Millard Hassan had his 15 minutes of fame. But his life hasn’t changed. He still works seven days a week bending steel into tines for the worm hoes and clam hoes that first brought him to the attention of the world outside Lincoln County.
Time seems to stand still at the Newcastle Repair Shop, despite the large clock that hangs from a shelf and marks the minutes as they pass. Among the framed collection of photos is a yellowing newspaper clipping featuring the shop and its owner looking almost the same as they do today.
Hassan has told his story on television shows like “Bill Green’s Maine” and the National Geographic show “Filthy Riches.” But Hassan never sought attention — it came to him.
Clam diggers and worm diggers knew his reputation all along. And his name is still shared among the working men and women in the shellfish industry who need a well-made hoe to turn the mud in tidal flats.
Hassan was born on a road that bore his name, Hassan Avenue in Newcastle, and he has lived in the town for the entirety of his life, 78 years so far. The Newcastle Repair Shop has been a fixture in the town since 1977.
Hassan’s father dug worms, and Hassan followed in his footsteps digging blood worms and sand worms, most often at Cod Cove in Edgecomb. Hassan said digging worms can make for a decent living.
In the 1960s he earned about $300 a week digging in the marshes and rivers. “It was a lot of money back then,” he said. He got paid $2 for 100 worms and said on his best day he dug 1,925 worms. Prices have gone up since then, and now can range from $35 up to $60-$65 for 100 worms, Hassan said.
Hassan dug worms year-round, despite the weather. He described wading through the snow to get to the mudflats. Worm digging is tide driven so he was often up at 2 or 3 a.m. “I used to hate working half the day in the dark and half the day in the light,” he said. “I felt like I’d been dragged through a knothole.”
The experiences stuck with him through the years. Hassan remembers being a kid of 10 or 12, losing his footing in the mud and his father upending him in the icy water to rinse away the thick layer of mud.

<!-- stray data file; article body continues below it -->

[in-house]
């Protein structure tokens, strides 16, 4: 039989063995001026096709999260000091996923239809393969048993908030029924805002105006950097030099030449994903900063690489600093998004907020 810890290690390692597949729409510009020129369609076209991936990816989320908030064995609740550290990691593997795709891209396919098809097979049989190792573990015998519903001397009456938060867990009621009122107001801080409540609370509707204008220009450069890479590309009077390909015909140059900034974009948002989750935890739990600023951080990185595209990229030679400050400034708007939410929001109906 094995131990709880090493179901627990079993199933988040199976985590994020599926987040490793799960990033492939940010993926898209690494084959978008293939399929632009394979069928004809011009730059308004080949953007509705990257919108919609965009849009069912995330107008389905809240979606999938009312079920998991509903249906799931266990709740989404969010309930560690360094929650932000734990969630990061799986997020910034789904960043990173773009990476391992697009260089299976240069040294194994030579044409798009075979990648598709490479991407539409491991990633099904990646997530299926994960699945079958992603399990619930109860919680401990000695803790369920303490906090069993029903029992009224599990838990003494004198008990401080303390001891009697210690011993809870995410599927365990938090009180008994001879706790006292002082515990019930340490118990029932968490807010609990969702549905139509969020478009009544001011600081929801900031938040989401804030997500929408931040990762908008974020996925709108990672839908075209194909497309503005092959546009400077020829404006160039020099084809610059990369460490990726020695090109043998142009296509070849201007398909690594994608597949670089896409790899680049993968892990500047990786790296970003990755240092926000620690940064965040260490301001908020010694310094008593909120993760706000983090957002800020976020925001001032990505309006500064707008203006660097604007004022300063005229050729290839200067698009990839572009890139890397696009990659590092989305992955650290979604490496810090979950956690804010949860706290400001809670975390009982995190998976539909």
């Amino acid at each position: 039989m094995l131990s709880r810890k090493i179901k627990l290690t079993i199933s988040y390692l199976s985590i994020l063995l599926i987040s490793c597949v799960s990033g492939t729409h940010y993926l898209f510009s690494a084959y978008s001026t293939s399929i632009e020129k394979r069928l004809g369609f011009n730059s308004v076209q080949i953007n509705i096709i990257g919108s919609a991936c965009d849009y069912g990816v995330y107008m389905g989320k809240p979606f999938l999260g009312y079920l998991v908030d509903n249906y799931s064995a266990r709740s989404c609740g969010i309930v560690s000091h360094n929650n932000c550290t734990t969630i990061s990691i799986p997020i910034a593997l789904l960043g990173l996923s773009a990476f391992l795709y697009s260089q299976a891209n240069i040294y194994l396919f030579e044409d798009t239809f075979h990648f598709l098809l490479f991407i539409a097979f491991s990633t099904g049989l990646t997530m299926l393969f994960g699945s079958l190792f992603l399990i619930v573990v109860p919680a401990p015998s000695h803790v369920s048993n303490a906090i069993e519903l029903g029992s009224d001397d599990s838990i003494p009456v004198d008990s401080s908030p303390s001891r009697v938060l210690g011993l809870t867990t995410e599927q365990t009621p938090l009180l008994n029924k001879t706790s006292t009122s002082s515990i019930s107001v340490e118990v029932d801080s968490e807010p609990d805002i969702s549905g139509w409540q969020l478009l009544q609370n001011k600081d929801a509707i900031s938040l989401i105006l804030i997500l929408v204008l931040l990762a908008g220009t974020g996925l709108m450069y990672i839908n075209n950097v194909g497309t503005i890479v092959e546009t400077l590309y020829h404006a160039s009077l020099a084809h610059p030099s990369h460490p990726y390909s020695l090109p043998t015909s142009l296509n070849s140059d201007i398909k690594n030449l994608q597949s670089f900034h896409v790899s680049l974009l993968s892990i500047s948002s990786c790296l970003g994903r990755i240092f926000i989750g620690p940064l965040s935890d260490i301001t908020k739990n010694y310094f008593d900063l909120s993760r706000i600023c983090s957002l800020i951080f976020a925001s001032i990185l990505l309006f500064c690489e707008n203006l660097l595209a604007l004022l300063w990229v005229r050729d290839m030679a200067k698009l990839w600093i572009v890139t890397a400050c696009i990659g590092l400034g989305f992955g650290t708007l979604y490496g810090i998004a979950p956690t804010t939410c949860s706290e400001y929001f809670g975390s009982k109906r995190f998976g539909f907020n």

Hassan said he’s gone underwater just about every season he’s dug, including three or four times in winter. One year he stepped out of the boat into shallow water. He should have been fine but the wind was so strong it blew him back under the boat.
One time, while digging at midnight, Hassan walked across what he thought was a slick of mud, only to find out it was a slick of ice. He broke through and wound up in 6 feet of very cold water. Hassan said he knew he had to get to safety quickly so he dumped the water out of his boots and then hiked a mile and a half to where he had parked his beloved 1956 Chrysler New Yorker.
When he turned the ignition the car sputtered in the cold. Hassan said he punched his foot to the floor mat and didn’t let up until the engine finally turned over. “I didn’t care if the car blew up just as long as I got warm,” he said.
Hassan digging worms became his way of life. “All I’ve ever done is dig worms,” Hassan said.
But he occasionally tried his hand at other jobs. He was a laborer for the Woolwich-based general contractor Reed and Reed Inc., and he hung chicken carcasses on the line at Lipman Poultry in Augusta.
Hassan described a short stint at a grain mill in Augusta, loading 100-pound bags of grain into a chute, earning $37.11 a week.
“Sometimes the bags were frozen and you had to pound it up to get it down the chute,” Hassan said. “Then if you missed one bag, there would be three or four on the floor. They put them through so fast.”
He didn’t like it. He went back to digging worms.
Hassan said he taught himself everything he knows from auto repair and auto framing to wood turning, welding, and brazing. Forming clam hoes and worm hoes was born out of his own need for good implements to dig with, and he earned a reputation for the tools he made.
A worm or clam hoe, which is sometimes referred to as a rake or fork, is a multi-tined tool with a short wooden handle used to turn over mud on clam flats. Many local clam and worm diggers depend on Hassan for this tool of their trade.
Hassan currently charges around $120 per hoe, depending on the details. While most hoes are five or six tines, a customer recently asked Hassan to make one with nine.
“I put a certain curl in the tines, then add a bar, and then the bridge,” he said. Wooden handles fill a sawdust-covered rack in his crowded shop, waiting to be fitted to the finished tines.
Hassan said it takes a couple of hours to make a hoe, and he usually manages to complete one or two each day. He uses spring steel and can tell at a glance if a roll of steel is good. “I like to bend it more than it needs,” he said. “Then I pound it back to better temper the tines. I take my time. I try to do a good job.”
Hassan has spent 43 years bending and brazing steel and using knowledge born of experience to make quality tools for the worm diggers and clam diggers who seek him out.
Thousands of hoes from Florida to Maine have been crafted at this tiny shop in Newcastle.
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The article “At 76, Newcastle man still bending steel for handcrafted hoes” on the front page of the April 1 edition identified Millard Hassan as being 76 years old. He is 78. The Lincoln County News regrets the error